Sunday, May 17, 2020

A New Seminary President. . . Updated. . .

Yesterday the electors gathered to interview and then name the next President of Concordia Seminary, St. Louis.  There are those who might suggest that this is no news at all.  Some may even be members of our church body.  The reason is that some have come to believe that seminaries just do not matter like they once did.  They would suggest that we live in a world of online education and that seminaries need to get with the times and switch to online training of pastors.  Residential education has become too expensive, too time consuming, and too difficult upon students who have to leave home or place of service just to attend the seminary.  Certainly living in the shadow of the corona virus has taught us a few things and nearly every school and every kind of school in America ditched in person instruction in favor of online education.  If it worked for the emergency conditions of a pandemic, why won't it work for normal conditions?  In fact, if it saves us money, cuts down on the time it takes to train a pastor, and is easier on the student, why wouldn't we switch to online education in which a seminary and a seminary president are not quite so important or central to the life of the church as they might have been in the past?

That is my point.  Seminaries are vital for the life of the church and for our future.  Residential seminary education is not some antiquated practice but remains the most profound and efficient way to form men into pastors for service to the Church.  In this respect, electing a seminary president is a very important act for the Church.  We are putting the leadership not simply of an institution but of a process by which candidates are prepared for their lifetime of service as pastors of God's people.  All of this is happening in the strangest of times -- from the corona virus and its impact upon the life and health of the congregation to the growing secular character of the world around the pastor and the people in His charge.  Now is not the time to give up on residential seminary education.  Now is the time to strengthen the seminaries and shore up the educational program which prepares pastors for the Church.

In this time of change, we needed a steady hand at the helm and Dr. Larry Rast has proven to have that steady hand.  Concordia Theological Seminary in Ft. Wayne has flourished under his leadership even in times when residential seminaries are under great pressure.  He has done so largely by maintaining and keeping the focus on residential seminary education.

Ft. Wayne is slightly smaller than St. Louis in residential numbers but St. Louis has a huge online student body.  While the Synod authorized this program, it has evolved in ways that many have found troublesome.  Instead of being targeted toward ethnic ministries where pastors are so urgently needed or small and isolated rural congregations or individuals deeply connected to and needed in the places where they now live, this online education program has been used for those who simply do not want to go through residential seminary education.  This is a matter of great concern by a great many within the Synod as well as a challenge for a campus costly to operate and a faculty that must be sized to accommodate this online presence.  I hope and pray that the election of Dr. Rast will give this a thorough review.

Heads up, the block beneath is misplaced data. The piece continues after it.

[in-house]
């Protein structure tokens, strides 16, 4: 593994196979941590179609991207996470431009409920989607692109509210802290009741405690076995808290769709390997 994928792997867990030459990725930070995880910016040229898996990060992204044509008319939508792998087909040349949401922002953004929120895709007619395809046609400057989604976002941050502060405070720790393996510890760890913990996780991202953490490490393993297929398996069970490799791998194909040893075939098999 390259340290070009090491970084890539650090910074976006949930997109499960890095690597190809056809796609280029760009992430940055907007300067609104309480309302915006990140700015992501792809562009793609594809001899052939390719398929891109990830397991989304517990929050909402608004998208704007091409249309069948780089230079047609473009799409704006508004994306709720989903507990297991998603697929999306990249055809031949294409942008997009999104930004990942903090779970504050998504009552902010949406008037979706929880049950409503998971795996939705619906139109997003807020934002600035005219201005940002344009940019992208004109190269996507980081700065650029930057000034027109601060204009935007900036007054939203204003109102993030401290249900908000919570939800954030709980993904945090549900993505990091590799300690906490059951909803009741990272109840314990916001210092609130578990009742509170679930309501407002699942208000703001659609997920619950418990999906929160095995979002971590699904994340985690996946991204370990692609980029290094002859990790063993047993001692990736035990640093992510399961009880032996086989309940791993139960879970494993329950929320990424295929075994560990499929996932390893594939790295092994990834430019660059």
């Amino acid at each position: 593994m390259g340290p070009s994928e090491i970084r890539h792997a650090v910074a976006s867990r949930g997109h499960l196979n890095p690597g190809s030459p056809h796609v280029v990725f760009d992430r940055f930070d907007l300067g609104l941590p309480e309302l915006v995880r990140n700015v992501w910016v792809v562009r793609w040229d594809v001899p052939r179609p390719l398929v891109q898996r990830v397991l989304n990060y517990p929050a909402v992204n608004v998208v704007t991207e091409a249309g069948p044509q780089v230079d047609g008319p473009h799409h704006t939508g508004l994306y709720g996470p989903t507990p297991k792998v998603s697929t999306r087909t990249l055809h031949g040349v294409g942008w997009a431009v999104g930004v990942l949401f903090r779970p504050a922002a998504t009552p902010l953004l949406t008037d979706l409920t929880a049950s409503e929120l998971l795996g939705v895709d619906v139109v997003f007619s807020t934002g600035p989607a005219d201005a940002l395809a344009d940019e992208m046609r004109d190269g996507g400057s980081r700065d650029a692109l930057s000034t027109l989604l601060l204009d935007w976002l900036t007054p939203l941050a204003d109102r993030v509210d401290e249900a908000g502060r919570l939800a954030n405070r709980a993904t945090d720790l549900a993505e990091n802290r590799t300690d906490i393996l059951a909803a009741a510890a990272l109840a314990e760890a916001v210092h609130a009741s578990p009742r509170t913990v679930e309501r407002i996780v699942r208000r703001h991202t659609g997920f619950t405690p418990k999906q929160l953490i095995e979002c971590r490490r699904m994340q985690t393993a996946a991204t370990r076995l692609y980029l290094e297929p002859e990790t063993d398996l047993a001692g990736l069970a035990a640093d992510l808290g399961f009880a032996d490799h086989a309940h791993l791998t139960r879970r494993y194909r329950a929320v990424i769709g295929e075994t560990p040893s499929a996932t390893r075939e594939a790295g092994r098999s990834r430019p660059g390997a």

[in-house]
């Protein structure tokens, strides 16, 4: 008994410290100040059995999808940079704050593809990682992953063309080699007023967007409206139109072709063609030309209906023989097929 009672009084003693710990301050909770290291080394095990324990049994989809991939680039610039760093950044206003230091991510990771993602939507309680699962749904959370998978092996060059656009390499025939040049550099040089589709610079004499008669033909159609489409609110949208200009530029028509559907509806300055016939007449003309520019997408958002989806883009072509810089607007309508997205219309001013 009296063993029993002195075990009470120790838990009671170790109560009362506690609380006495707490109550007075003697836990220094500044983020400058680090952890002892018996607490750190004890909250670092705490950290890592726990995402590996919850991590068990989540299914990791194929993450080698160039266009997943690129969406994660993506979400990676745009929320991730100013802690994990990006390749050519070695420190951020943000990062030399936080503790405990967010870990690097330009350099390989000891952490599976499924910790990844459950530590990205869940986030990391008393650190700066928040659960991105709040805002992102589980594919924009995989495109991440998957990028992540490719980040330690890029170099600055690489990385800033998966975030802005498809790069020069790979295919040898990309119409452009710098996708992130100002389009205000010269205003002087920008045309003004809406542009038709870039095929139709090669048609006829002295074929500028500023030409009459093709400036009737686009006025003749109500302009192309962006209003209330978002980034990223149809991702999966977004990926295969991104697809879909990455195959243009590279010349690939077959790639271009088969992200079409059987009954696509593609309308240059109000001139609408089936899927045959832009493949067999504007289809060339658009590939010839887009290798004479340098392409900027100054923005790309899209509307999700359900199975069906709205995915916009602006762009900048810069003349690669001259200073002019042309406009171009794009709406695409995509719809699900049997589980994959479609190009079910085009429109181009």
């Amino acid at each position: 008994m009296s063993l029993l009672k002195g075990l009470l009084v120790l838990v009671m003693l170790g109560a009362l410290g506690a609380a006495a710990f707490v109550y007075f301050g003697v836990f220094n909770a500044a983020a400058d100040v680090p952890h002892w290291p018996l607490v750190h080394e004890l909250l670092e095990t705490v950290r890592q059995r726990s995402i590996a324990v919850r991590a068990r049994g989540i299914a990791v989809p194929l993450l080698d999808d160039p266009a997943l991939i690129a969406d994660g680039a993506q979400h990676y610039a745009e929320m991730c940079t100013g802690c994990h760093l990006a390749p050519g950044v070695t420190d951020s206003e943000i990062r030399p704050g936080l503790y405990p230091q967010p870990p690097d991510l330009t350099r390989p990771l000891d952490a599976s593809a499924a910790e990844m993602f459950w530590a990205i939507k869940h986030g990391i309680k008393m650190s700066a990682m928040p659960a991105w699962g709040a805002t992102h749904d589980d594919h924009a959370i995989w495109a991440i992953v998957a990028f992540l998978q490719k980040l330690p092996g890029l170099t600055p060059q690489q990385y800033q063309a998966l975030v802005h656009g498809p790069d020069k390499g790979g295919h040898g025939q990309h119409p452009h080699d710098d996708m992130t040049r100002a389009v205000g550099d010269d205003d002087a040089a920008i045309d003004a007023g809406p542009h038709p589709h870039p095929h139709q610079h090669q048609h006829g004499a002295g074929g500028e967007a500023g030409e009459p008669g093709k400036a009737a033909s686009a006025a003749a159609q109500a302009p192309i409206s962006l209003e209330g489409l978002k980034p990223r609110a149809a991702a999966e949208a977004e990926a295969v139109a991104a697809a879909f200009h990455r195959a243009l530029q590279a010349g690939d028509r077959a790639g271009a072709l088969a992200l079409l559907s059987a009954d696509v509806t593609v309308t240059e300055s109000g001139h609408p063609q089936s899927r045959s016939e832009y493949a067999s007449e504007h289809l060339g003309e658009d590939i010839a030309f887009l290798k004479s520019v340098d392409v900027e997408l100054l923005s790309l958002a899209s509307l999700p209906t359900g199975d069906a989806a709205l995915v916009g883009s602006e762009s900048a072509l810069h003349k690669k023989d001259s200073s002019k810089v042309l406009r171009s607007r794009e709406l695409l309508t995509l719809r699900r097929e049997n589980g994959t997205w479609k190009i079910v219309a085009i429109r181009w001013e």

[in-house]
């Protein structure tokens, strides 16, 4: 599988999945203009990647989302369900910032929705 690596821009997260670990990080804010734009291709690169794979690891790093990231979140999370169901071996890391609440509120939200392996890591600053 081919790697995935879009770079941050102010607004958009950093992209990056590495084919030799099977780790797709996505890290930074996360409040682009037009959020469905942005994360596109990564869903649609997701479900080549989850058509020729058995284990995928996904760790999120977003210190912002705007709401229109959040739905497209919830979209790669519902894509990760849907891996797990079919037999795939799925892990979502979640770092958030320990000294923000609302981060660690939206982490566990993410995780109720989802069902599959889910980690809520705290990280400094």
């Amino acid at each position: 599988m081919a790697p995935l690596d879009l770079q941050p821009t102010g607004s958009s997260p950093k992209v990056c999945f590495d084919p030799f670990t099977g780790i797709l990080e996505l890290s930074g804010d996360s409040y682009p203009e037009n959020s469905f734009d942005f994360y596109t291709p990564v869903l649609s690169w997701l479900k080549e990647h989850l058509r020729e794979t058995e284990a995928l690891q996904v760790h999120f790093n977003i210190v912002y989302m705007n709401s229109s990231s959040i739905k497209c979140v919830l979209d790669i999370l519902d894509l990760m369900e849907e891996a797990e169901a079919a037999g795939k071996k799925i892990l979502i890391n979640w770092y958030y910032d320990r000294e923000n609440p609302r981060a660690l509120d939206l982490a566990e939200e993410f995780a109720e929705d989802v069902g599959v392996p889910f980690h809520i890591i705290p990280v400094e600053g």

In addition, the chapel is not the center of campus life in St. Louis the way it is in Ft. Wayne.  Since  the liturgical life of the chapel is a significant partner in pastoral formation, this is one area where St. Louis will need to review the practices of the past and the role of the chapel in the life of the community.  One need only point out the full-time staff that assist the liturgical life of the campus community in Ft. Wayne with the single individual in St. Louis to see an example of that difference.

Finally, with whispers throughout the Synod that we may not need two residential campuses, we need a strong individual to advocate for the right path to the future.  While I am not adverse to a chancellor style structure in which a single individual would be President of both seminaries and a certain amount of administrative staff could be trimmed with a unified structure, I am not convinced that this is the right move right now.  It may well be.  Time will tell and those who believe in this will have to make their case.  I can say that I am not in favor of a merger and a single campus.  I do not believe that this will serve the interests of our church body or aid in the training of clergy for our congregations.

Now, of course, the situation has changed.  Dr. Rast, ever the faithful churchman, discerned the calls and elected to remain where he is at Ft. Wayne.  While this is great news for Concordia Theological Seminary, it leaves St. Louis even more up in the air.  Electors meet June 2.  They could elect a president from the remaining candidates or decide to issue a call for new nominations.  We will see what the future holds. . .

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